Ladybird, ladybug


The last in my mini-series about the aphid, ant, ladybird relationship, is the top predator, the ladybird, or ladybug if you are American. Ladybirds are beetles of the family coccinellidae. They are probably the most easily recognisable beetle thanks to their characteristic bright colouring.


Of the world’s 3500 species of ladybird, 46 live in Britain. Probably the most common is the seven-spot ladybird, coccinella 7-punctata.


Although many types of ladybird will eat other insects, their favourite meal is aphids, which they will hoover-up without being in the least deterred by ant-shepherds.


May is the main month for ladybirds to mate.


In recent years, Britain has seen an influx of the Harlequin ladybird, harmonia axyridis. This large ladybird is considered to be a potential threat to indigenous species. It is a voracious hunter and its larvae will eat the larvae and pupae of other ladybirds. It may also mate with indigenous species.


The Harlequin is difficult to identify accurately because its colours vary so much. I think, however, that in the picture above, both ladybirds are harlequins, despite their very different appearances. One clue is that Harlequins usually have brown rather than black legs.


Ladybirds hibernate through the winter. Here a group of harlequins sleep huddled together.


Somewhere on my hard drive are images of ladybird larvae and pupae. When I find them, I will add them here. In the meantime, I leave you with the well-known nursery rhyme:

“Ladybird, ladybird, fly away home
Your house is on fire,
And your children are gone”.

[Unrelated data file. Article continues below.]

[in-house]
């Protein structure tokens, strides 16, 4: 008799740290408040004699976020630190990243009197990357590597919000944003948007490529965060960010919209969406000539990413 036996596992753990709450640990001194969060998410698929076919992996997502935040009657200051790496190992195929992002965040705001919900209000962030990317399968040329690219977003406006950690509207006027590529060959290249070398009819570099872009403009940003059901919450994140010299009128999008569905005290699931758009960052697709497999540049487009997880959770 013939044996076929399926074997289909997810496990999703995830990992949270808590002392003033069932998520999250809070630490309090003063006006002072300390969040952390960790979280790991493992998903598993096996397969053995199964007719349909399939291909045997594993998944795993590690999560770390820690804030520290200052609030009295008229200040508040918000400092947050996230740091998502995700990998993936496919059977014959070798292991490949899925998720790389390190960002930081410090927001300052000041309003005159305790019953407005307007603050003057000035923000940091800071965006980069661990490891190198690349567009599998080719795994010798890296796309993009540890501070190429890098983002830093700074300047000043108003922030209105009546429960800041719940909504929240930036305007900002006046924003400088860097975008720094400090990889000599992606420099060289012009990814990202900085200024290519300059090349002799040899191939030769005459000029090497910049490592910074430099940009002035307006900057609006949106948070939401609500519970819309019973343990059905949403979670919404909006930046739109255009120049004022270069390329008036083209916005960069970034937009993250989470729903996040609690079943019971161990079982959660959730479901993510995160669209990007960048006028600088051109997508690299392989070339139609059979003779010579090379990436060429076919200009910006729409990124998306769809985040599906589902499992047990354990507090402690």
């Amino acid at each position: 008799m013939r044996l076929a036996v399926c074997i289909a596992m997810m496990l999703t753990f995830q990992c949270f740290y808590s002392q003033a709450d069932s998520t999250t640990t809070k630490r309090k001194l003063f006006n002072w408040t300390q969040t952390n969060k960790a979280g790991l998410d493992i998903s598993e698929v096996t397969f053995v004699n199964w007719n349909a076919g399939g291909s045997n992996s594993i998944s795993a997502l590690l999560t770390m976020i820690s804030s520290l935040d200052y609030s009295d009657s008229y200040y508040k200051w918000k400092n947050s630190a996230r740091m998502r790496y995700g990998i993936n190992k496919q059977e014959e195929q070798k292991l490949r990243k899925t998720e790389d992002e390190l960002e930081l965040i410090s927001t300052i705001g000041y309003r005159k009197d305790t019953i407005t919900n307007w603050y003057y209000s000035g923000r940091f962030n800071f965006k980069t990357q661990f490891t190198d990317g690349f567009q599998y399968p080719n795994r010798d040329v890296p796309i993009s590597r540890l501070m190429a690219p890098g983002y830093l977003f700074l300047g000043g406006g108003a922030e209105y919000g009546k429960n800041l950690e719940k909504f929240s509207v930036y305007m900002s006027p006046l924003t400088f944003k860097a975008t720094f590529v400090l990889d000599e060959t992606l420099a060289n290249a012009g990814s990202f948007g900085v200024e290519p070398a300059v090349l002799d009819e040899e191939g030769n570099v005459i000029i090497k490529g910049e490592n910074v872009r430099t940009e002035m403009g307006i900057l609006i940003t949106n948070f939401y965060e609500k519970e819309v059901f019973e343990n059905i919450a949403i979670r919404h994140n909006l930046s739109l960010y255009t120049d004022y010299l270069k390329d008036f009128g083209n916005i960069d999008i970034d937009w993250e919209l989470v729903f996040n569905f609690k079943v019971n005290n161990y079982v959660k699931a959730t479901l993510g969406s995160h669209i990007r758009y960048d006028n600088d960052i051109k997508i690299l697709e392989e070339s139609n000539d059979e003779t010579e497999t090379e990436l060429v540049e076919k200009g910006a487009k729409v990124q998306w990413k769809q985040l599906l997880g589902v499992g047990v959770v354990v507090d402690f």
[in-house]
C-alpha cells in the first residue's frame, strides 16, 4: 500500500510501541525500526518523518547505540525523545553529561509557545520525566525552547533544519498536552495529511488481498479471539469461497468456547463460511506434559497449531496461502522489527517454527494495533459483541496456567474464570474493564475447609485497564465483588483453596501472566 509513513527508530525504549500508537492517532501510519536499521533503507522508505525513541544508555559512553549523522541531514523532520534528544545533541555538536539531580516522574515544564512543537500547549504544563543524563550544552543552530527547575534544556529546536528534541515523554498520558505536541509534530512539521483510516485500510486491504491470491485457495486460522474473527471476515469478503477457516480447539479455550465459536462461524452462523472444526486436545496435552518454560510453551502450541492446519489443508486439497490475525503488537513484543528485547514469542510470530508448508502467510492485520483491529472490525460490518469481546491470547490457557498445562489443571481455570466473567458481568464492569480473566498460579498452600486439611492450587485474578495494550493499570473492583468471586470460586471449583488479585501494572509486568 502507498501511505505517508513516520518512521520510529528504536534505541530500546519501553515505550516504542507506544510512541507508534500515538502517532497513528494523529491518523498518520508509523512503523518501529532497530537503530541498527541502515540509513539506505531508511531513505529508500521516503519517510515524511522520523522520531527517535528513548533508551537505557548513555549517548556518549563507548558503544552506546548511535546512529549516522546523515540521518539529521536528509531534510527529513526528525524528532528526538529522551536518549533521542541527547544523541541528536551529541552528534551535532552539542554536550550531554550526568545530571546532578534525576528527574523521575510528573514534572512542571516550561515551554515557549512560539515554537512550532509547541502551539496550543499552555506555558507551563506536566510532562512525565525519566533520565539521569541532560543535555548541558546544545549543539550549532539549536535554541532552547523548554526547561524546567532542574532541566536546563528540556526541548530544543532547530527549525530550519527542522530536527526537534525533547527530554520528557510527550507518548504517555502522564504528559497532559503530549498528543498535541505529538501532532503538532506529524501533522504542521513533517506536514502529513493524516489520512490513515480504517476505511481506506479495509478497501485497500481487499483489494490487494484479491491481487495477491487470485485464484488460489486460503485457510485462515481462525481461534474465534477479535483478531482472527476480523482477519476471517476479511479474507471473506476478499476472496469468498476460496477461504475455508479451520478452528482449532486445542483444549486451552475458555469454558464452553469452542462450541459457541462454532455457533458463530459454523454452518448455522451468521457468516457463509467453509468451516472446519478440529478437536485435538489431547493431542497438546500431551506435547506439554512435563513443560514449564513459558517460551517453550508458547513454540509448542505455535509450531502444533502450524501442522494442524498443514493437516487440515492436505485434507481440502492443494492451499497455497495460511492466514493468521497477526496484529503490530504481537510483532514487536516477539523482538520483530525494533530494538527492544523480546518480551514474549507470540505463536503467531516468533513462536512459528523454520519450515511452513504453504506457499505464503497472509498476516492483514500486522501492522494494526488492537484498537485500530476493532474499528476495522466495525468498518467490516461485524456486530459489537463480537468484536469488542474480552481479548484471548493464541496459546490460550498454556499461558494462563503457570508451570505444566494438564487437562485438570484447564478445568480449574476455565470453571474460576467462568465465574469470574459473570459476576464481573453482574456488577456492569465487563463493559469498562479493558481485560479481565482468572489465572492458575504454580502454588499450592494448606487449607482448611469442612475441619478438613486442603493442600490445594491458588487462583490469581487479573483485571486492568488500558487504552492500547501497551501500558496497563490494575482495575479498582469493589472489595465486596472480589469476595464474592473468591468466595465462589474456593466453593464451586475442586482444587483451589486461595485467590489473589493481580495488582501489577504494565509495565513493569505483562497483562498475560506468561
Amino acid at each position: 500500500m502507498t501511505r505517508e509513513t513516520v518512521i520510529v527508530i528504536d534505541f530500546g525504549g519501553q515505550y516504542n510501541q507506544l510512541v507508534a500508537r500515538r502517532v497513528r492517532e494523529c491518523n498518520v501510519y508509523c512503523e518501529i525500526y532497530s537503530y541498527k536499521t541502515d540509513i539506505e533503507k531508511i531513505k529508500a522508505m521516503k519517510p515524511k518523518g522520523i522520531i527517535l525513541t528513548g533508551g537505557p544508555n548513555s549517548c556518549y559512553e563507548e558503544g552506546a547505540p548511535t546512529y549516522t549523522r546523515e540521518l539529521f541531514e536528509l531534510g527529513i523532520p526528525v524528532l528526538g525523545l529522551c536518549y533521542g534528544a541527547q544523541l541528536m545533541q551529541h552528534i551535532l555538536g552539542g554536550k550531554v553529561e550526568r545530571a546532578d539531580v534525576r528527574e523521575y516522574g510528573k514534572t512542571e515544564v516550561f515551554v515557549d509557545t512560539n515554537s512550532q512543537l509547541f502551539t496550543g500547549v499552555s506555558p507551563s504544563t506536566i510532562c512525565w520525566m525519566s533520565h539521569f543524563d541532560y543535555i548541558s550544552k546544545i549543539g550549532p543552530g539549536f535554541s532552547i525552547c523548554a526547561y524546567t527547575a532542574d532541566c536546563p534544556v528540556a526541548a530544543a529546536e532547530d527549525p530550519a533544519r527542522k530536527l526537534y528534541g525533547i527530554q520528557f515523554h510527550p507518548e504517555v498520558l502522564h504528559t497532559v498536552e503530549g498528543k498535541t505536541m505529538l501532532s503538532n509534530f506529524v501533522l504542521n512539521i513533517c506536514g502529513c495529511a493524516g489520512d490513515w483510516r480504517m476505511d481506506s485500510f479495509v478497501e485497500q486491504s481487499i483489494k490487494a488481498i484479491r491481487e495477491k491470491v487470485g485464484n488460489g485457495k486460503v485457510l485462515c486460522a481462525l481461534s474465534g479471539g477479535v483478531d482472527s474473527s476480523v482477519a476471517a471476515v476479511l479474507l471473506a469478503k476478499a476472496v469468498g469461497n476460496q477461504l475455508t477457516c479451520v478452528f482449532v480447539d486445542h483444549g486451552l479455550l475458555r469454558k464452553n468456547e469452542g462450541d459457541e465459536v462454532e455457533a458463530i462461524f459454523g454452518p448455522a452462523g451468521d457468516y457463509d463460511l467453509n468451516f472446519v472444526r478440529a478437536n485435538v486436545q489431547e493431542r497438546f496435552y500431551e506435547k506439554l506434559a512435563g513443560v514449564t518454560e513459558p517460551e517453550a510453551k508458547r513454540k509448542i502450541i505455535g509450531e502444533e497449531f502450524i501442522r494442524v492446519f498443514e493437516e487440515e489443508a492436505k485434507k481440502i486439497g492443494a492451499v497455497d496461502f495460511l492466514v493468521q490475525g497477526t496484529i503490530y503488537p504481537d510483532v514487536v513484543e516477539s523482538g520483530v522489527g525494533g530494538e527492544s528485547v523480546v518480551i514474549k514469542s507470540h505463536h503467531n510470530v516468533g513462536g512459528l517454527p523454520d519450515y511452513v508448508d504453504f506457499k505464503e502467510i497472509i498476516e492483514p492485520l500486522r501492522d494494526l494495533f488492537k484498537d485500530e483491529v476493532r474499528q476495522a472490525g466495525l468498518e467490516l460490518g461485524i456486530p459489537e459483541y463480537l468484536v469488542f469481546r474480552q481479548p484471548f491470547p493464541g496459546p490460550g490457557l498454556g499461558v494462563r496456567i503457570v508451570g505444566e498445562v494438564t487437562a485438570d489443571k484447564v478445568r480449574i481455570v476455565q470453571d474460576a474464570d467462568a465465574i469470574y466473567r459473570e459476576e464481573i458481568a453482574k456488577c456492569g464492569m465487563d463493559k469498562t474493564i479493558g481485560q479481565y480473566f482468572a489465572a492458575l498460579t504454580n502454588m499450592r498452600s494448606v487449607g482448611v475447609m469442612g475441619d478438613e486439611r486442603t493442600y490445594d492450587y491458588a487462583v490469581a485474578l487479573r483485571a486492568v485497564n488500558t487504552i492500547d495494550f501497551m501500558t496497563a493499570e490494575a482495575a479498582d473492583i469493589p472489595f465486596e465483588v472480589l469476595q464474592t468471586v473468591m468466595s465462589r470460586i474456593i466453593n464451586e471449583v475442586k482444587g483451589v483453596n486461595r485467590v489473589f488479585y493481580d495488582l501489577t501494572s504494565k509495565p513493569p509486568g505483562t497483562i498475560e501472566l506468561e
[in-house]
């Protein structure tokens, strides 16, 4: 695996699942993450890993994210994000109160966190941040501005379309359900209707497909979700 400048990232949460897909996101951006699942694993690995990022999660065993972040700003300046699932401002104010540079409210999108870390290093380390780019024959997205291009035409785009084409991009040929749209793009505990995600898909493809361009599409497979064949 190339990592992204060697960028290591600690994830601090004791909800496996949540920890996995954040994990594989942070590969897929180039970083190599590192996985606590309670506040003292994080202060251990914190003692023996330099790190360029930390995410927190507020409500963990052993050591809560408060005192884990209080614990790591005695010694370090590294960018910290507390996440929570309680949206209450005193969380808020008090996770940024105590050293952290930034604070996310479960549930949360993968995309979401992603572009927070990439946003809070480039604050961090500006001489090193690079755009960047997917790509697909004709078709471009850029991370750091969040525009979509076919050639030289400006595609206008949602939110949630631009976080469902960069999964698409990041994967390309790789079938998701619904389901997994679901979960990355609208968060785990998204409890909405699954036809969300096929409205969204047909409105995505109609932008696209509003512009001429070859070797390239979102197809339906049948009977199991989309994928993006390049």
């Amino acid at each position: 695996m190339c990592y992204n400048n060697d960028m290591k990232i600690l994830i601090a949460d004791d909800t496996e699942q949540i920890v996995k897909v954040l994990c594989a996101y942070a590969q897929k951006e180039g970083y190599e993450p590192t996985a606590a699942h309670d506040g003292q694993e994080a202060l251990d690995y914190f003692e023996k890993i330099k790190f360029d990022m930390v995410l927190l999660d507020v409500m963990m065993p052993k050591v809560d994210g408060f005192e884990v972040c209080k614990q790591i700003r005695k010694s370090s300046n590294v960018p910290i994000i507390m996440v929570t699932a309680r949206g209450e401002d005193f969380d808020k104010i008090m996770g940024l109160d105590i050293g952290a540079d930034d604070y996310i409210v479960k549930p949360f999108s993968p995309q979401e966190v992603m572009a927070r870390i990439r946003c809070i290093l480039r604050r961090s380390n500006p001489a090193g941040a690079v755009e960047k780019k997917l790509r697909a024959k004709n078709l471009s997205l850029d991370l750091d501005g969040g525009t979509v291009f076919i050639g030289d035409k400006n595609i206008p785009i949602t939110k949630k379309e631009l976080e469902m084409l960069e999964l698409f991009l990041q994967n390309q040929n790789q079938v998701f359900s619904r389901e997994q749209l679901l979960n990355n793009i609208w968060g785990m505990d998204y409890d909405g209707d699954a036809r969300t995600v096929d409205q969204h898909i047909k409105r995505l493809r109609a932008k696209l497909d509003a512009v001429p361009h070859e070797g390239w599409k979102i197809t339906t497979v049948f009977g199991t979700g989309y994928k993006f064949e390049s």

No bugs tomorrow, I promise!

14 thoughts on “Ladybird, ladybug

  1. Love these critters – they remind me of old school Volkswagen beetles (you remember, waaay back when VWs really *did* look like bugs.)

    The cluster of hibernators is a great shot. Some of the others I feel that I may need to report to someone for pornographic content. Oh, wait, this is the Internet…..

    I for one will be sorry to see your bug series come to an end.

    • Thank you, Debbie. Your unflagging support is really lovely. I do sometimes wonder how I have managed to have enough shots of mating bugs to produce a separate Flickr set. Slightly disturbing perhaps ;). Never fear, there will be more bugs.

  2. Wonderful post Rachael, I for one could never tire of your bug shots πŸ™‚ Excellent photos, not sure I have seen the top one before?

  3. It’s such a shame that ladybird numbers are going down in the UK 😦 I remember I used to see so many of them, not so much anymore.

    These are stunning photos of them – love the shallow depth of field on them and the detail is incredible.

    • It’s not the lens that makes the photograph, it’s the photographer. I think you are busy proving that on your own blog πŸ™‚ You can always try one of the many alternatives, like extension tubes, dioptres, or reverse mounting your existing lens. Also, many of the shots I have posted here were taken with Sigma’s 50mm macro lens. A nice, and inexpensive lens. I recently read in a photo mag that anything less than 100mm was too short to take shots of bugs. What do they know, heh?

      • What do they know is right! You could print your own nature magazine with your shots! Thanks for the comments and tips Rachael I really appreciate it.

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